• LoneWolf15 - Saturday, September 04, 2010 - link

    Don't count out Dell, or HP. The key is to look at their business-class lines, not their consumer models. Dell's Latitude line, and HP's Business Notebook line are good contenders.

    That said, I'm using my second ThinkPad , a T400 (my SO has my first, a T61, and loves it). They are very well built, and I can't do without a TrackPoint (though you can get those on Dell/HP business models as well). The keyboards are topnotch, too. The T-series and X-Series ThinkPads are great choices; the W-series is good too if you need a workstation-class powerhouse.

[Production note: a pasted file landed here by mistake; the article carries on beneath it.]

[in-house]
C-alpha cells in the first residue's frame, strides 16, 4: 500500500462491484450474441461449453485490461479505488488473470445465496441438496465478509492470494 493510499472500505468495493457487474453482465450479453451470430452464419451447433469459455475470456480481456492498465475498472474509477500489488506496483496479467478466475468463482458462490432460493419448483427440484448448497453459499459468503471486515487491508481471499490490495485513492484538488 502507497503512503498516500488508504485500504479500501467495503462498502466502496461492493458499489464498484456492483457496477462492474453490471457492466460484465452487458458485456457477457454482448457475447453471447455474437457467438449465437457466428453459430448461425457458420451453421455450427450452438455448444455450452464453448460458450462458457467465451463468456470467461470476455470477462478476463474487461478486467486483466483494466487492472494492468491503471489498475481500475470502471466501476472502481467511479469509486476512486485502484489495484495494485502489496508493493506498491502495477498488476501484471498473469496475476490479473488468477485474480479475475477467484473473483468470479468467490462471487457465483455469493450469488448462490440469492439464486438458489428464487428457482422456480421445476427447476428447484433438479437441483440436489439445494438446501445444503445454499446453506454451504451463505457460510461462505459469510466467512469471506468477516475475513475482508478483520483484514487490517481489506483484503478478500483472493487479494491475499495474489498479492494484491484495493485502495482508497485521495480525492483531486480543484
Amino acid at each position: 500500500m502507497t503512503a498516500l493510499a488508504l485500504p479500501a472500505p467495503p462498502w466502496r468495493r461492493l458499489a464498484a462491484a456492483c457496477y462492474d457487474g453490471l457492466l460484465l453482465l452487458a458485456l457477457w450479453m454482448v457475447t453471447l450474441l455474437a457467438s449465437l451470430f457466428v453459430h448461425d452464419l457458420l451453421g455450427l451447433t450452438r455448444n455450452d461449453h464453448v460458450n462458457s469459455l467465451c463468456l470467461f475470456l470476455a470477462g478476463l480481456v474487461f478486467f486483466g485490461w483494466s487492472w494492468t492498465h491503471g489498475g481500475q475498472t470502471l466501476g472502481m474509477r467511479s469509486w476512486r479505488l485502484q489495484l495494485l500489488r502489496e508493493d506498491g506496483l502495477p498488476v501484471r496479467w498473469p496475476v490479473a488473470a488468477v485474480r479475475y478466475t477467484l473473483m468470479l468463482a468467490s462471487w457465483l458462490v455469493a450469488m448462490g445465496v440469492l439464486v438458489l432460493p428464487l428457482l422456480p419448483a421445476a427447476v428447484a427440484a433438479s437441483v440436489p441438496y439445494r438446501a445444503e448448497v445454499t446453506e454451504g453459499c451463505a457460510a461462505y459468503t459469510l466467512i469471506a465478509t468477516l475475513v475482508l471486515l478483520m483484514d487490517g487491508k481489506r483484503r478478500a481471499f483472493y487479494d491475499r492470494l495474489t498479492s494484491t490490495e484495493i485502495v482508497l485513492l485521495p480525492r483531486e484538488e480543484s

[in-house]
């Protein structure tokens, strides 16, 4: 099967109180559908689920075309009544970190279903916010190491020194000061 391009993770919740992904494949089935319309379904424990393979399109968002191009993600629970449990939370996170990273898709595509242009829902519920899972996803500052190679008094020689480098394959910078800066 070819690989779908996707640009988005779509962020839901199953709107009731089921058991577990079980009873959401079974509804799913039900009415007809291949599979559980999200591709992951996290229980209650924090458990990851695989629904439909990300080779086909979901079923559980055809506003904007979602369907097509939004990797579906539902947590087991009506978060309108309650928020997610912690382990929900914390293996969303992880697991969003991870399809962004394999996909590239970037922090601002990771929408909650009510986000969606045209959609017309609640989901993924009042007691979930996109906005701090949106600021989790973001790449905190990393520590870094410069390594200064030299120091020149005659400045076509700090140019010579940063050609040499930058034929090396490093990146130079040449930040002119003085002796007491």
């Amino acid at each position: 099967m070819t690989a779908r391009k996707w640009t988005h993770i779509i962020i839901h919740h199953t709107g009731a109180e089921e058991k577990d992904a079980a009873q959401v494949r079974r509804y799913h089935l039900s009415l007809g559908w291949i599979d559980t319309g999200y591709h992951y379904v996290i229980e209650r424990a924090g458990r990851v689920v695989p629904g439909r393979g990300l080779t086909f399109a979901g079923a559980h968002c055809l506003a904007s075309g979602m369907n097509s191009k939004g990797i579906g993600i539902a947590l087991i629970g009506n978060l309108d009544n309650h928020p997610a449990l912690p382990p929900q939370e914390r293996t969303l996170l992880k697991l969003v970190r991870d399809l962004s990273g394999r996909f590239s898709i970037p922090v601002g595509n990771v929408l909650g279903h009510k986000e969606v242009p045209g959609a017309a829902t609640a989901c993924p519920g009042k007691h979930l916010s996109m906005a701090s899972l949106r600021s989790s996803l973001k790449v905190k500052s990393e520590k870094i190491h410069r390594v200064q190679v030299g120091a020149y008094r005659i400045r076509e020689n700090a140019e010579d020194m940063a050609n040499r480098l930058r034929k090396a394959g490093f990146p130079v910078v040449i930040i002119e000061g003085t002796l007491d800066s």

Reply
  • Yangorang - Sunday, September 05, 2010 - link

    Did you experience any sort of hanging or freezing issues with your review unit? Because my x100e is hanging and freezing every now and then under Windows 7 x86 and x64. It works with XP quite fine though... Reply
  • kizzmequik - Sunday, September 05, 2010 - link

    My girlfriend has one, and she's complained about some hanging when she first got it. A round of software updates apparently solved it. Or at least, she hasn't complained of any in a while.

    Unfortunately, those updates also included a wi-fi driver update that broke the wi-fi. I had to reinstall the original drivers, and it seems fine now.

    Except that the Fn+F7 command (to extend display) sporadically pops out of nowhere to annoy the hell out of her. And me. Mostly me. Probably I should roll back the drivers and software for that, too.
    Reply